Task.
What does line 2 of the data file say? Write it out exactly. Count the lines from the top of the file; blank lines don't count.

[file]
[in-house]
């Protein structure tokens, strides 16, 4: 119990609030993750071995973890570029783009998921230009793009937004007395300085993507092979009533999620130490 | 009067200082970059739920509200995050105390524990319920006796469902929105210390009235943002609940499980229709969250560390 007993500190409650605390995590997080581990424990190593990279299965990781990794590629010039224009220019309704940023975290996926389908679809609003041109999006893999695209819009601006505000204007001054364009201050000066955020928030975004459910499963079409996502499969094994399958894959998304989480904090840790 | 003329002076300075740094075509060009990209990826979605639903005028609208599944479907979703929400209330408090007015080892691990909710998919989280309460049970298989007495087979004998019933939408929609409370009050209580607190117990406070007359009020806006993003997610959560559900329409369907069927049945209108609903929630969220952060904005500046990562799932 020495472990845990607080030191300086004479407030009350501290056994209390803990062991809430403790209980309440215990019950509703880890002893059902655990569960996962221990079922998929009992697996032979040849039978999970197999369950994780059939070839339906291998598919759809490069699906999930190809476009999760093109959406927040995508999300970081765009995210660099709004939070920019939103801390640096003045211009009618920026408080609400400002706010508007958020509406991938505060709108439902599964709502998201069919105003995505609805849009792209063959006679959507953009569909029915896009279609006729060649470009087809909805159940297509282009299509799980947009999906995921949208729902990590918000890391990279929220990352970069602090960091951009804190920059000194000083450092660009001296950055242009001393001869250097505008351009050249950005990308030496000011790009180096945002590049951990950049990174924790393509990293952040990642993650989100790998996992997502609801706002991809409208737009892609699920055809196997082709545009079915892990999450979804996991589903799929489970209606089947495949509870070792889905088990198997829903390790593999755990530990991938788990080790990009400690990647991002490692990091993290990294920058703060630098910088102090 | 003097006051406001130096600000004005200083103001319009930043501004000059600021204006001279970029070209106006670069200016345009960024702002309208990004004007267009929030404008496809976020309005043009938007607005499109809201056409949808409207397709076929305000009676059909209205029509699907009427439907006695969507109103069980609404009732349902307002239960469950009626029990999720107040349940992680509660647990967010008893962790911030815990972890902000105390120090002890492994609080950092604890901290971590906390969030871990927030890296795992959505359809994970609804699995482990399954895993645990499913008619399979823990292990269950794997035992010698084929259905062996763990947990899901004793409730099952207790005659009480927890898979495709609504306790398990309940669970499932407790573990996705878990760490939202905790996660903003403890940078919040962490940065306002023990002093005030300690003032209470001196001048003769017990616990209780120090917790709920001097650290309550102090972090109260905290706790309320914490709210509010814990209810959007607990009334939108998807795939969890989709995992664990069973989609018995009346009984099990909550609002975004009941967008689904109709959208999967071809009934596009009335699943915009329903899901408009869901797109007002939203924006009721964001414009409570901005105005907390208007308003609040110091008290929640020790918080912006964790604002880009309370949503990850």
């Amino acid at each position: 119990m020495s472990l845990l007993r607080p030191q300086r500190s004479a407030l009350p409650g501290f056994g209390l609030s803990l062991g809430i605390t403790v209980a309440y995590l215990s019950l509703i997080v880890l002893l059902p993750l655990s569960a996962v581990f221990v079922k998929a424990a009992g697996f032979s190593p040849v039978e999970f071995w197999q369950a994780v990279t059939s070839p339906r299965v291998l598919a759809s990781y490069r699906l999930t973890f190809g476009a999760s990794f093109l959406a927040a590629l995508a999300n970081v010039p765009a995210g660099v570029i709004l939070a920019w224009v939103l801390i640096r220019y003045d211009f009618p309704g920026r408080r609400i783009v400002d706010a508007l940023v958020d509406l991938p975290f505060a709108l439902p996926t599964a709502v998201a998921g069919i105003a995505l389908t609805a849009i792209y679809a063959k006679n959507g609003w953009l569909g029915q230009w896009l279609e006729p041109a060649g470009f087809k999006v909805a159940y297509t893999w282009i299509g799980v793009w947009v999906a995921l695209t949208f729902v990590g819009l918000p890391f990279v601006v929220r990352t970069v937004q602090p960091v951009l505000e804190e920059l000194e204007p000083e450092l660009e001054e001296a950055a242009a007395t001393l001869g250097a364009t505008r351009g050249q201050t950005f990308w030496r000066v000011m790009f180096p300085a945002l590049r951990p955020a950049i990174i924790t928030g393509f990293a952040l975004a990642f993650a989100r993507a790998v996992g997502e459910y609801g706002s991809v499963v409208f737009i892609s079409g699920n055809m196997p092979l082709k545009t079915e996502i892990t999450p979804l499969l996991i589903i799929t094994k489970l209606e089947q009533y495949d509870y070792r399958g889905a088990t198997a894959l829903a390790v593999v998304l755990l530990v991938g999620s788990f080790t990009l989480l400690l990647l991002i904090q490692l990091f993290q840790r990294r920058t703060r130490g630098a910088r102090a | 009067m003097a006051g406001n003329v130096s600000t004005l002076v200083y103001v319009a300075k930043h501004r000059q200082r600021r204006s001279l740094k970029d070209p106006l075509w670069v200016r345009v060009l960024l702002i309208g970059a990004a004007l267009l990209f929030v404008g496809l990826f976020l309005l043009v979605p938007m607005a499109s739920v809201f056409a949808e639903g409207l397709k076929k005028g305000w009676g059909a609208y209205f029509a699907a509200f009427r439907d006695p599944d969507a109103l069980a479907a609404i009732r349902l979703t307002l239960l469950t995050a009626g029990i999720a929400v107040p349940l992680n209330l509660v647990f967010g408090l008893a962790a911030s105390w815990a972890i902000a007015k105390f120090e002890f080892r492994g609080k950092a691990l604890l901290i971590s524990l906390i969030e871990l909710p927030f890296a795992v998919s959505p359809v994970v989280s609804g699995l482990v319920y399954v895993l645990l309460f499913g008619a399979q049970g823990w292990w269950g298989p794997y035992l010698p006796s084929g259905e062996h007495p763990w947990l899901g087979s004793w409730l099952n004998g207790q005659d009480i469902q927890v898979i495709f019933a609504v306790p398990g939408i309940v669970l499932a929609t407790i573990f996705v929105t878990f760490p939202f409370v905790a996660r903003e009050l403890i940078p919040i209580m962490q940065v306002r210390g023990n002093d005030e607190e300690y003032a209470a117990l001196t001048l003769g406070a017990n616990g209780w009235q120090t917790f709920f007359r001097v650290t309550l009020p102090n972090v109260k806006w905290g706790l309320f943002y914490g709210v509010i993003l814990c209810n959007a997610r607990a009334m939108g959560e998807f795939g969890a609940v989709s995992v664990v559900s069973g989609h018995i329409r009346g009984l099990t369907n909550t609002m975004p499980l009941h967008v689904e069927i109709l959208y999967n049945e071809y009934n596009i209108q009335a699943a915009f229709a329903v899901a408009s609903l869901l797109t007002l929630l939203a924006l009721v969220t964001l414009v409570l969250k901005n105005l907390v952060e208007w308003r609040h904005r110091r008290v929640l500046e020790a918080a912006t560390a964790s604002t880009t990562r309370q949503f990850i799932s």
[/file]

């Protein structure tokens, strides 16, 4: 119990609030993750071995973890570029783009998921230009793009937004007395300085993507092979009533999620130490 | 009067200082970059739920509200995050105390524990319920006796469902929105210390009235943002609940499980229709969250560390 007993500190409650605390995590997080581990424990190593990279299965990781990794590629010039224009220019309704940023975290996926389908679809609003041109999006893999695209819009601006505000204007001054364009201050000066955020928030975004459910499963079409996502499969094994399958894959998304989480904090840790 | 003329002076300075740094075509060009990209990826979605639903005028609208599944479907979703929400209330408090007015080892691990909710998919989280309460049970298989007495087979004998019933939408929609409370009050209580607190117990406070007359009020806006993003997610959560559900329409369907069927049945209108609903929630969220952060904005500046990562799932 020495472990845990607080030191300086004479407030009350501290056994209390803990062991809430403790209980309440215990019950509703880890002893059902655990569960996962221990079922998929009992697996032979040849039978999970197999369950994780059939070839339906291998598919759809490069699906999930190809476009999760093109959406927040995508999300970081765009995210660099709004939070920019939103801390640096003045211009009618920026408080609400400002706010508007958020509406991938505060709108439902599964709502998201069919105003995505609805849009792209063959006679959507953009569909029915896009279609006729060649470009087809909805159940297509282009299509799980947009999906995921949208729902990590918000890391990279929220990352970069602090960091951009804190920059000194000083450092660009001296950055242009001393001869250097505008351009050249950005990308030496000011790009180096945002590049951990950049990174924790393509990293952040990642993650989100790998996992997502609801706002991809409208737009892609699920055809196997082709545009079915892990999450979804996991589903799929489970209606089947495949509870070792889905088990198997829903390790593999755990530990991938788990080790990009400690990647991002490692990091993290990294920058703060630098910088102090 | 003097006051406001130096600000004005200083103001319009930043501004000059600021204006001279970029070209106006670069200016345009960024702002309208990004004007267009929030404008496809976020309005043009938007607005499109809201056409949808409207397709076929305000009676059909209205029509699907009427439907006695969507109103069980609404009732349902307002239960469950009626029990999720107040349940992680509660647990967010008893962790911030815990972890902000105390120090002890492994609080950092604890901290971590906390969030871990927030890296795992959505359809994970609804699995482990399954895993645990499913008619399979823990292990269950794997035992010698084929259905062996763990947990899901004793409730099952207790005659009480927890898979495709609504306790398990309940669970499932407790573990996705878990760490939202905790996660903003403890940078919040962490940065306002023990002093005030300690003032209470001196001048003769017990616990209780120090917790709920001097650290309550102090972090109260905290706790309320914490709210509010814990209810959007607990009334939108998807795939969890989709995992664990069973989609018995009346009984099990909550609002975004009941967008689904109709959208999967071809009934596009009335699943915009329903899901408009869901797109007002939203924006009721964001414009409570901005105005907390208007308003609040110091008290929640020790918080912006964790604002880009309370949503990850």